Bigram graph of content words in the whole literature represents the key information in the geological report (n > 10).

3.2. Geological text mining for discovering ore prospecting clues

Geology research not only reveals the earth evolution and promotes our understanding of the Earth but also has a close relationship with the human society. One of the important roles of applied geology is to discover mineral deposits and provide raw material for economic construction and development. In the long geological history, mineral deposits were formed with large-scale geological events and were buried in the depth of Earth crust. If the mineral deposits were not broken down under the erosion of weathering after mineralization, there are ways to discover them. In the earlier days, geologists discovered mineral deposits by identifying the rock outcrops associated with mineralization. Then, along with many technological developments, the geochemical exploration, geophysical exploration, and remote sensing were also used to improve the result of mineral prospecting and mineral exploration. In recent years, GIS-based and three-dimensional mineral prospect mapping has been used in mineral exploration. Through those technologies, multisource anomalies, such as geochemical anomalies, geophysical anomalies, geological anomalies, and remote sensing anomalies, can be determined.

The anomaly information is usually derived from structured numeric data. The structured numeric data are only one part of geological big data. The majority of geological big data are unstructured, such as text and image. Previous mineral exploration mainly depends on derived information from the structured numeric data. Some important information related to the mineral prospecting and exploration is hidden in the unstructured text, such as host rock, alteration types, geological setting, ore-controlled factors, geochemical and geophysical anomaly patterns, and location. The favorable information extraction and identification from geological literature are a big challenge for conventional research methods. The NLP-based text mining provides a chance to address this challenge.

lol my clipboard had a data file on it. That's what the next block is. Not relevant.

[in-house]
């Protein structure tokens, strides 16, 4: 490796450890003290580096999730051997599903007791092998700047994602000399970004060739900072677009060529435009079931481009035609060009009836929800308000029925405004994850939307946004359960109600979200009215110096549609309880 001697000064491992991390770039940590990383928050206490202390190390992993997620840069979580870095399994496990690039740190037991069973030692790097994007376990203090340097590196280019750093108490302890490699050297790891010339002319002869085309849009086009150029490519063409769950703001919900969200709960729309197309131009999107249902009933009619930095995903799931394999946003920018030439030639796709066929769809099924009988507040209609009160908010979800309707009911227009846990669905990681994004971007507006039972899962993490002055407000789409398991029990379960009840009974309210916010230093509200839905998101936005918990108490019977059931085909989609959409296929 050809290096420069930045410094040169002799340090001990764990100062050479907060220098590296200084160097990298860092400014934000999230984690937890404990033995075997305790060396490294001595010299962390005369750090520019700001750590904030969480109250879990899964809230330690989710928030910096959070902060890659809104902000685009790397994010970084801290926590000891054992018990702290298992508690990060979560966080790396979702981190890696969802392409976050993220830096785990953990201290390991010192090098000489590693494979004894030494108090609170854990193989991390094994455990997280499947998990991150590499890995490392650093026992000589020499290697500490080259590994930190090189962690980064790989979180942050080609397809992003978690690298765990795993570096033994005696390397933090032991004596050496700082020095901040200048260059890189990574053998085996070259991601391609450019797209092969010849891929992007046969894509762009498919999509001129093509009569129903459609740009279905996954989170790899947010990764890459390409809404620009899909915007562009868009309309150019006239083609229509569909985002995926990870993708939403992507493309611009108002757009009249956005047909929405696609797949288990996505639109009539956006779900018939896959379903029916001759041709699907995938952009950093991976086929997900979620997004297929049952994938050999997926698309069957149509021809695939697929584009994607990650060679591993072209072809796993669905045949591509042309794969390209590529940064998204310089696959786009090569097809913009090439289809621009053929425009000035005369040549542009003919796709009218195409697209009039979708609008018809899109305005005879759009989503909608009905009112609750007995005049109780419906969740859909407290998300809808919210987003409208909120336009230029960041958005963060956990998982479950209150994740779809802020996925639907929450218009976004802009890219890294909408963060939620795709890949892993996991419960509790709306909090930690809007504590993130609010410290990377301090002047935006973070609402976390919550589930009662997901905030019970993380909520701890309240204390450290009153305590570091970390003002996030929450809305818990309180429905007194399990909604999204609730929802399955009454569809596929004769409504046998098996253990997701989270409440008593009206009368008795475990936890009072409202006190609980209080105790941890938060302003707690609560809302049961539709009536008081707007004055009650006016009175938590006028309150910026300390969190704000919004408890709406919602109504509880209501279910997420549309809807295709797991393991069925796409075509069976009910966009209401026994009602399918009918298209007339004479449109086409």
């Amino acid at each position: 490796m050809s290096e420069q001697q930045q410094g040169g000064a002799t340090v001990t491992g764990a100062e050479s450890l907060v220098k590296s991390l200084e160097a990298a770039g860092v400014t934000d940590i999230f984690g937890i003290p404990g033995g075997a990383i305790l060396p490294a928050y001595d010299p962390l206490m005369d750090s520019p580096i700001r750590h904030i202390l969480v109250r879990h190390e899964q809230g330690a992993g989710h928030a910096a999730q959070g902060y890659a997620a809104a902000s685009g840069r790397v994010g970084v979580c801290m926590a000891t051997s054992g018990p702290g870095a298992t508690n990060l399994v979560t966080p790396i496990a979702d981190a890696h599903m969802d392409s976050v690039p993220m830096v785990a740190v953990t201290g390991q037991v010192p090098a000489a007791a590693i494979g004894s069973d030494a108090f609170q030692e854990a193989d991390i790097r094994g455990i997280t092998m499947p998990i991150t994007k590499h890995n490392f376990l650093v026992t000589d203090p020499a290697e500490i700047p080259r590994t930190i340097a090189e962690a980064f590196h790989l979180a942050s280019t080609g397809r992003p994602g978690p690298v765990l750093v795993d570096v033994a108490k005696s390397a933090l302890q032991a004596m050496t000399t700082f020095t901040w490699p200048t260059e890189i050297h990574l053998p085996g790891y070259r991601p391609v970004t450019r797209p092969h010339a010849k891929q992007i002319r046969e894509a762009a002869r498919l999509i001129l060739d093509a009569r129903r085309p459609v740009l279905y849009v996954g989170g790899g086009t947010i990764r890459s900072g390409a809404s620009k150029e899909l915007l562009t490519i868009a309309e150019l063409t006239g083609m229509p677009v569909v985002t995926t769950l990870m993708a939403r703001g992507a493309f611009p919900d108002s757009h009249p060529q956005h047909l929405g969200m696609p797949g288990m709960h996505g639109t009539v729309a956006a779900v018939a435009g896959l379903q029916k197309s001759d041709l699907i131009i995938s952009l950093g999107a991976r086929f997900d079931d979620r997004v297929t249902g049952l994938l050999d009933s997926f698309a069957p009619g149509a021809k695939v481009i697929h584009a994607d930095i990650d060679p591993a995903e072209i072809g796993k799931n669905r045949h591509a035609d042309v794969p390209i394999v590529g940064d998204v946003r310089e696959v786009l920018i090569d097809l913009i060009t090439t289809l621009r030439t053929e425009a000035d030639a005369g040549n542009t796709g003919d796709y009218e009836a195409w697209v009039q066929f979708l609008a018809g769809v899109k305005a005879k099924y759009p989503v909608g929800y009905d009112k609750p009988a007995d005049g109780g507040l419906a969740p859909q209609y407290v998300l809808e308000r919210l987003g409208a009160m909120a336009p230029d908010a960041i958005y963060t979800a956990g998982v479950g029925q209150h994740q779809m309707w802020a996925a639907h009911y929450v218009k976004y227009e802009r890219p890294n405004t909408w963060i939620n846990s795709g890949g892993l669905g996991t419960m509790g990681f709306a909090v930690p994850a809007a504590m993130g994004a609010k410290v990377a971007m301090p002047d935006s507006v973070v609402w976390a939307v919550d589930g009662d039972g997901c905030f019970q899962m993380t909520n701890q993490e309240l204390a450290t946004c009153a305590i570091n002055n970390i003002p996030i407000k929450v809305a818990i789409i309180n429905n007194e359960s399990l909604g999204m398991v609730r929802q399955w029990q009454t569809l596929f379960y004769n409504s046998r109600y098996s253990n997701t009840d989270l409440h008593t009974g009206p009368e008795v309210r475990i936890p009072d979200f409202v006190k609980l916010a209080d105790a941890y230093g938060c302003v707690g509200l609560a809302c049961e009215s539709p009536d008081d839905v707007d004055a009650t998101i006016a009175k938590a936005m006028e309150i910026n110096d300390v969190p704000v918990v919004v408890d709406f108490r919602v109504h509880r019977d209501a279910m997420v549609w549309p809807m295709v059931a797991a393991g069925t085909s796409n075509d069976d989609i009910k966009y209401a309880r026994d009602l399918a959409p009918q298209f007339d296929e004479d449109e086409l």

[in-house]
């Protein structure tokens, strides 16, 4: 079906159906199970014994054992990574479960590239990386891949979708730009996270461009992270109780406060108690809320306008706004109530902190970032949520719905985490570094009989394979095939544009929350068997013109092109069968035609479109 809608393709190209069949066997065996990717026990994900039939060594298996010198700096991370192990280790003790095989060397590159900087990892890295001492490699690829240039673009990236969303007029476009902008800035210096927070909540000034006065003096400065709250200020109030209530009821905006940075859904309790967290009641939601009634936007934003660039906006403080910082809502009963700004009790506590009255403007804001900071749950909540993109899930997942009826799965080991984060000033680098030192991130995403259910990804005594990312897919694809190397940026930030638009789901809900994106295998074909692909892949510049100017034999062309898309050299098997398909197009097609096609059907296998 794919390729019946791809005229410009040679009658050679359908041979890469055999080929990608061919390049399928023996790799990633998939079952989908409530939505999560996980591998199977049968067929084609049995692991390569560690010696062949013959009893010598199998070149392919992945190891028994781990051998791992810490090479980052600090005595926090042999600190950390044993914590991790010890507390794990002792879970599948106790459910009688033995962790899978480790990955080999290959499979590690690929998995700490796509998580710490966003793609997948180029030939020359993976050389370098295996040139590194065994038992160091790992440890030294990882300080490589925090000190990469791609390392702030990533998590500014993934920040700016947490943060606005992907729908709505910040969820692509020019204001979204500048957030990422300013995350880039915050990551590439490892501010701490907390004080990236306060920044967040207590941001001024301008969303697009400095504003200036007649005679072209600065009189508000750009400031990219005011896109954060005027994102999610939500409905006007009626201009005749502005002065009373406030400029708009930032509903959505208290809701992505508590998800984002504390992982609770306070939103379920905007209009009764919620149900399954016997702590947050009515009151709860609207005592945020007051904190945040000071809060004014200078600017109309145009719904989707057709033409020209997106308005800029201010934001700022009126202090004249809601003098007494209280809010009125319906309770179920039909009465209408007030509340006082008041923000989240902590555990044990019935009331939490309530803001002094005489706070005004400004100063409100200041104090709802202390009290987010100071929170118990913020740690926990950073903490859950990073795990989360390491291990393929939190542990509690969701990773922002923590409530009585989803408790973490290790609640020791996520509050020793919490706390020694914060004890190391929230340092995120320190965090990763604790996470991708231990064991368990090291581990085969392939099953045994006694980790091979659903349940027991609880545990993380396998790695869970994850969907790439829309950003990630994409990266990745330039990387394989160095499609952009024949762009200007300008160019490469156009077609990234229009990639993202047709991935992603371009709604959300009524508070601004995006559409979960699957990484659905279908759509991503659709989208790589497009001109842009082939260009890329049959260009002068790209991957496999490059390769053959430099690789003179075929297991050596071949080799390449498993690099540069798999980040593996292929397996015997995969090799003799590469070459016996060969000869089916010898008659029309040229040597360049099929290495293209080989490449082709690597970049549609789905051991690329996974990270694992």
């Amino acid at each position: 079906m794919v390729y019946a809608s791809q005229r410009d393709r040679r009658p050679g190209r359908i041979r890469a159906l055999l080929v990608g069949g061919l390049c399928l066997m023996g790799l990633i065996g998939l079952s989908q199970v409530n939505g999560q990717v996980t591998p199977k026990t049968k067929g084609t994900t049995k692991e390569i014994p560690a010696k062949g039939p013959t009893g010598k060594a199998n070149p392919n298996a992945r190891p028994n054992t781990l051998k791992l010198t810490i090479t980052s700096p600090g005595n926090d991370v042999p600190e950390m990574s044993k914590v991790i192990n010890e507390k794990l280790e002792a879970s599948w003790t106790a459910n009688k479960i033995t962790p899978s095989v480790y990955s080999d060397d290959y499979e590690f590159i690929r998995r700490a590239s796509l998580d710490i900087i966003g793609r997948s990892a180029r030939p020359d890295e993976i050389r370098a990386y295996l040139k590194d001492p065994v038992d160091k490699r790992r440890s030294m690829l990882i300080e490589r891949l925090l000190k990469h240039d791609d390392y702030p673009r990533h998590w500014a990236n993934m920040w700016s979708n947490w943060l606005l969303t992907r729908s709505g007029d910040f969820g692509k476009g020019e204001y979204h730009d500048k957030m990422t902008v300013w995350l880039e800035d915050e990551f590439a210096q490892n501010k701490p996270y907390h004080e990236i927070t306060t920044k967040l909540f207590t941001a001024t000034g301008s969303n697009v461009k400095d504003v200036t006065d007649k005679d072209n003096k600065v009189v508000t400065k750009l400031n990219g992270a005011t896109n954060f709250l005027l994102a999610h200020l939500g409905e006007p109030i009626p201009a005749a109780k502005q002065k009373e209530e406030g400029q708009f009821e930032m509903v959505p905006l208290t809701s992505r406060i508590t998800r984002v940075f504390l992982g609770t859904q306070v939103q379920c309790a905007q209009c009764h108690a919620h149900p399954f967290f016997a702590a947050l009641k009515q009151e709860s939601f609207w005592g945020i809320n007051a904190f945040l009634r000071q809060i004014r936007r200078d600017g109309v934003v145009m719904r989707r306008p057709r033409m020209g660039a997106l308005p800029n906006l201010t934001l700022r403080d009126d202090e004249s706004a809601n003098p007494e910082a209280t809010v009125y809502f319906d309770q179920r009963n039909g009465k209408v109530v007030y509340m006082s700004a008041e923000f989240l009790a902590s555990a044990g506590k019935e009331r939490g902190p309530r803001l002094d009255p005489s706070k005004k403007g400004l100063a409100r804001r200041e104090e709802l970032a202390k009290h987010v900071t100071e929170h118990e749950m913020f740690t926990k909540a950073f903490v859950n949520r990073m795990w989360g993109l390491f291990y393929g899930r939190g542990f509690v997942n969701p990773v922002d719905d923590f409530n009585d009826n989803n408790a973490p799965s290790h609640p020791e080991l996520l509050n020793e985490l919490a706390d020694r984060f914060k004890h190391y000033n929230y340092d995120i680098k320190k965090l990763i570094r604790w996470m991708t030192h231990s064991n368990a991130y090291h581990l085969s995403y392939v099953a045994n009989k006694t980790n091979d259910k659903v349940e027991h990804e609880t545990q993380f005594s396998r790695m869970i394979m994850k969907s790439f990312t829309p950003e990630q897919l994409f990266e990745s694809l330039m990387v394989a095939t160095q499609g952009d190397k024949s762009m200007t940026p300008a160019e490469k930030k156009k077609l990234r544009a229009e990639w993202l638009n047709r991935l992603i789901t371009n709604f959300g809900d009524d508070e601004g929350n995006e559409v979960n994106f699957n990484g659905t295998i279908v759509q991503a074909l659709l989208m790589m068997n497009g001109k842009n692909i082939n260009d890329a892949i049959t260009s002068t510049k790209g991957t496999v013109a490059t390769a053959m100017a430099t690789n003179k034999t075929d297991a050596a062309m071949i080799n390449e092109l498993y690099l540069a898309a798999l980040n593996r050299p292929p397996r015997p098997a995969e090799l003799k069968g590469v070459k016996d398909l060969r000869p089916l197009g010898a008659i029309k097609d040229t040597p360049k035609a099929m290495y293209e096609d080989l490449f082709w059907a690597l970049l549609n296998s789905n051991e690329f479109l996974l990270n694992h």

Li et al. [35] used the CNN method to classify geological text data into four categories (geology, geophysics, geochemistry, and remote sensing) on three scales (word, sentence, and paragraph). Their work extended the work on Chinese word segmentation and text preprocessing to the domain of mineral exploration. These four categories represent four types of mineral exploration information. Compared with word and paragraph scales, the sentence scale has the best performance. In their work, the precision, recall and F-scores of text classification reach 93.68%, 93.50%, and 92.68%, respectively. Then a co-occurrence matrix was utilized to extract content words and their relationships as nodes and links from the classification result and to visualize the information in a knowledge graph. By this way, four categories of favorable information for mineral prospecting and exploration were expressed in a bigram graph and a chord graph.